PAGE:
Before TOOTH AND NAIL, my published work was in the romance genre, and the romance was the story. The romance drove the conflict; the romance ramped up the motivation. Perhaps the hero or heroine were trying to solve a crime, or trying to save a farm, or trying to put each other out of business, but the outer plot was secondary to the question: will they end up together at the end?
But aside from the romance genre, you’d be hard pressed to find a mainstream book or movie that doesn’t have woven through it some element of romance. Once romance is introduced, it brings the reader or viewer closer to the story. There is now a deep, meaningful way to connect to the characters. Romance is the great storyline equalizer.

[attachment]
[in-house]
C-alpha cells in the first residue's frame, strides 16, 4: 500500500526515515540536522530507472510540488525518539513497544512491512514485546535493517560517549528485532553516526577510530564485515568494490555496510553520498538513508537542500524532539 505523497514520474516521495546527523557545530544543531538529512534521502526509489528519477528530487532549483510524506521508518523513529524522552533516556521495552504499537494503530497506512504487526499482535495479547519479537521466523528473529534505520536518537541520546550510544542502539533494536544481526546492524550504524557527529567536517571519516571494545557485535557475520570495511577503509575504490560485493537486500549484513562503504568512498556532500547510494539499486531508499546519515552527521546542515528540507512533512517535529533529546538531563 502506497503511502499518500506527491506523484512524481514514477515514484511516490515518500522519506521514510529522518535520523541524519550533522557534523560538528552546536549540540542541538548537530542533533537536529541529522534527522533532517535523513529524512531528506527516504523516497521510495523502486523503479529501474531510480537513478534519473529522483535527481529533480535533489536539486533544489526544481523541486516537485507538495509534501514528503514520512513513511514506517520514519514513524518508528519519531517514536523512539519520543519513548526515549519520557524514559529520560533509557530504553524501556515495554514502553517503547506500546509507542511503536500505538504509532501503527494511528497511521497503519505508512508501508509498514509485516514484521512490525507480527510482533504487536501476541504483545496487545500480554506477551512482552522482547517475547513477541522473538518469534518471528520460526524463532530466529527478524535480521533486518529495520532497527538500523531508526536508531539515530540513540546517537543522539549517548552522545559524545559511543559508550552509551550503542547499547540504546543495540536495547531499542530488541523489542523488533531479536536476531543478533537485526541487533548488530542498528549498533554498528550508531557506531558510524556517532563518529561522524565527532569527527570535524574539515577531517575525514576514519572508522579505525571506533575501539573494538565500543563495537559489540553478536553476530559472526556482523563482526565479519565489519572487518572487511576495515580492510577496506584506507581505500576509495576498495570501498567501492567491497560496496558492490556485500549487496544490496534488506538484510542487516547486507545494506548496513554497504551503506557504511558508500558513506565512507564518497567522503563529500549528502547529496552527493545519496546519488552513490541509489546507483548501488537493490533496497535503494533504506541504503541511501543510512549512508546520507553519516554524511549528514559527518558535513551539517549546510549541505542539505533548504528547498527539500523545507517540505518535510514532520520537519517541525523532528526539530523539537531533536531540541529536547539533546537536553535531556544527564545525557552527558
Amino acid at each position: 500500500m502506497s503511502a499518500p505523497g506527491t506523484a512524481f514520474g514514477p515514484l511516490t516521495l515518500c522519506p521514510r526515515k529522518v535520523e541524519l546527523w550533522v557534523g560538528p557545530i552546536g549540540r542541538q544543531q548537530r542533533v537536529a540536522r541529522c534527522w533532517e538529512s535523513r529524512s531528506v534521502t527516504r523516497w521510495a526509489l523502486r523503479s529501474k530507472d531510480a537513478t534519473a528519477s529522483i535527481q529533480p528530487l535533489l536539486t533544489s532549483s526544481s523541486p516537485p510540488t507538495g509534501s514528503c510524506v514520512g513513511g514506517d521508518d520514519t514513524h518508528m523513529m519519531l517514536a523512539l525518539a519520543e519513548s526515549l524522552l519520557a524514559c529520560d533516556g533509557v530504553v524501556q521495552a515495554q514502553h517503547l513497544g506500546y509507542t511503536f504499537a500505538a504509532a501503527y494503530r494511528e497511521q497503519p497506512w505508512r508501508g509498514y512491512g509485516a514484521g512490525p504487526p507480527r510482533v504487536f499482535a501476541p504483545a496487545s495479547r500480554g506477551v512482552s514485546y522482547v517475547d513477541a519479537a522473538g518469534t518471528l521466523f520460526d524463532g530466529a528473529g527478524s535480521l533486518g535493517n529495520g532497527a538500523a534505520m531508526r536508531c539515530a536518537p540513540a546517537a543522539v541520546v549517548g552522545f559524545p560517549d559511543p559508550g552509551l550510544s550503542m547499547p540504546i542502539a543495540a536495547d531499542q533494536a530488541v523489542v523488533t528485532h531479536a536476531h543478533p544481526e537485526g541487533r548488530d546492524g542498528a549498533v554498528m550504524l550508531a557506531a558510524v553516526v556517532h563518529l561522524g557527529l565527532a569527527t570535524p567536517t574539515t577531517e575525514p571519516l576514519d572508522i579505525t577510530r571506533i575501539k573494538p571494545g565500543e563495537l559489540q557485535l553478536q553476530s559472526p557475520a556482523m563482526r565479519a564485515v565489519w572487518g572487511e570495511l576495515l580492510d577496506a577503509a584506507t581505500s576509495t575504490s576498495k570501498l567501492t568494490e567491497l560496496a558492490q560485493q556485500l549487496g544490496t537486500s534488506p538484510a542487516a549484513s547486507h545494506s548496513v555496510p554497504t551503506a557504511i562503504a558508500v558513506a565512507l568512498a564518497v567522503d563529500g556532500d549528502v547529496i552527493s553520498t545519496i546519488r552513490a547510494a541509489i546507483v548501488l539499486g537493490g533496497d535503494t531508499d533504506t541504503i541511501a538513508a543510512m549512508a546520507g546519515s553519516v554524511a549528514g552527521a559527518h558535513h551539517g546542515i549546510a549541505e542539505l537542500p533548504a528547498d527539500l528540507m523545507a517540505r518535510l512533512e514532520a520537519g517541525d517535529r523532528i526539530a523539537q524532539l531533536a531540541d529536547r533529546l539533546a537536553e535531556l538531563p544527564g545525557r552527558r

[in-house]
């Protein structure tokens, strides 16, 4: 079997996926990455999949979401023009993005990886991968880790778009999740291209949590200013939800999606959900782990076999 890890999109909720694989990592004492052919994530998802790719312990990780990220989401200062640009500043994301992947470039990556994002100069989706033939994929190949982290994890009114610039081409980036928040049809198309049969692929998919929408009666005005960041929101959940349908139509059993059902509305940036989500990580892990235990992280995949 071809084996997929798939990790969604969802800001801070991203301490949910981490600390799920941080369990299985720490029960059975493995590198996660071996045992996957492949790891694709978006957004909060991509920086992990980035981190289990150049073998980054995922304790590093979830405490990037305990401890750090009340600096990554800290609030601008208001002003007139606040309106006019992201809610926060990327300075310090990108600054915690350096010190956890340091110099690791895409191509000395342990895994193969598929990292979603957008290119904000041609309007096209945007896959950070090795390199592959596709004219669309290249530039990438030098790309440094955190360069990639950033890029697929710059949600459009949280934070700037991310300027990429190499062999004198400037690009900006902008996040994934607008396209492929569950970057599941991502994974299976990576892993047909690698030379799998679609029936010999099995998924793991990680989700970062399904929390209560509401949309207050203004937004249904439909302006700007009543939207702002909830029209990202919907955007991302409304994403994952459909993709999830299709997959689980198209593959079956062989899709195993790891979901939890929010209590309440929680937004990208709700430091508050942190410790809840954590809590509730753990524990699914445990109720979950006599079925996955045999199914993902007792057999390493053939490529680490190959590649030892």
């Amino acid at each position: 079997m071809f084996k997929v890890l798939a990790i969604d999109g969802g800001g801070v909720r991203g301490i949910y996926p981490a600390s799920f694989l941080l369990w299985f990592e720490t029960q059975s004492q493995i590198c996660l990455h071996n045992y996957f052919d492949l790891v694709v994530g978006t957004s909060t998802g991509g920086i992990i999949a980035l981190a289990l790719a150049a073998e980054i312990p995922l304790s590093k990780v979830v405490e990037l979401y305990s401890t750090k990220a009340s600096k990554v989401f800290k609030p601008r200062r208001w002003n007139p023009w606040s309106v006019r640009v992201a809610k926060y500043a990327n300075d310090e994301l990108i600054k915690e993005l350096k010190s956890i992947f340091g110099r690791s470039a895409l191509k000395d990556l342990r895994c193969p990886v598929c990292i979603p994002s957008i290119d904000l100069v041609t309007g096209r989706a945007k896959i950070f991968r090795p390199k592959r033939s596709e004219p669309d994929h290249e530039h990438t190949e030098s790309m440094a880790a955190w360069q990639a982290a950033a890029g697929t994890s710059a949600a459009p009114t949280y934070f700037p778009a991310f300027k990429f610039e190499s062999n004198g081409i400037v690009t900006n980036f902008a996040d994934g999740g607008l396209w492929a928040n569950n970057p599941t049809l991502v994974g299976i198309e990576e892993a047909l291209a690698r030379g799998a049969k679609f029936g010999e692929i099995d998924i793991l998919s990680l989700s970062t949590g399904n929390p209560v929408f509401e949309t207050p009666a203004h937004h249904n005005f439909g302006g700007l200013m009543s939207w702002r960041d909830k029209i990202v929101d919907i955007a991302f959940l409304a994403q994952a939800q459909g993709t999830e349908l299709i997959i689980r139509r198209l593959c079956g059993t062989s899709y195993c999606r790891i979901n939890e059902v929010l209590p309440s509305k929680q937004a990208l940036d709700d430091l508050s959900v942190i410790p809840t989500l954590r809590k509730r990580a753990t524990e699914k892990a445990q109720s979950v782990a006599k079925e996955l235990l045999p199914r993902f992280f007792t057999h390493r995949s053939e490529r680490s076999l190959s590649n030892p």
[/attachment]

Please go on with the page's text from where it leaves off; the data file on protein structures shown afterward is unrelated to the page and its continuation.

Your reader may not be a nunchuks expert; your reader may not be the president of a galaxy; your reader may not be a succubus. (Or maybe the reader is. Probably not.) But…your reader has very likely been in love.
For love, a character will transform into his best self. For love, a character will break the law, or do things she never thought she could. Love will change the story, and change the characters, for better or worse.
– Jennifer SafreyRead More...